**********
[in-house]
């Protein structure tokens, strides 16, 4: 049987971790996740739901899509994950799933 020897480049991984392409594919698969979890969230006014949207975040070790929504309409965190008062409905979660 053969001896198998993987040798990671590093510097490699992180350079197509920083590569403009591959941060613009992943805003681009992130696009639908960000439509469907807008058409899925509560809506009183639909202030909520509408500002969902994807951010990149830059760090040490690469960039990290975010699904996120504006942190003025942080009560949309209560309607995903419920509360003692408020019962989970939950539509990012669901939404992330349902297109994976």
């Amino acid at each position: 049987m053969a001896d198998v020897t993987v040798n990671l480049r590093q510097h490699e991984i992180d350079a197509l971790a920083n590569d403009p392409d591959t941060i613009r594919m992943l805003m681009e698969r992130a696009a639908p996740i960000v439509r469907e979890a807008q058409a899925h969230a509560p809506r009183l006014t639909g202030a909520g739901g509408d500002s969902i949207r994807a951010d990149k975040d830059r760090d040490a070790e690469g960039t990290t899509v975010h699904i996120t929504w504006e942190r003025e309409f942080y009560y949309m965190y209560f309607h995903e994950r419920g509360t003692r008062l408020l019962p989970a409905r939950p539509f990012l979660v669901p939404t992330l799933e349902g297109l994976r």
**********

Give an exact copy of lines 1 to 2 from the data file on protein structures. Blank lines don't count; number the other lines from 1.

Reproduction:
[in-house]
């Protein structure tokens, strides 16, 4: 049987971790996740739901899509994950799933 020897480049991984392409594919698969979890969230006014949207975040070790929504309409965190008062409905979660 053969001896198998993987040798990671590093510097490699992180350079197509920083590569403009591959941060613009992943805003681009992130696009639908960000439509469907807008058409899925509560809506009183639909202030909520509408500002969902994807951010990149830059760090040490690469960039990290975010699904996120504006942190003025942080009560949309209560309607995903419920509360003692408020019962989970939950539509990012669901939404992330349902297109994976």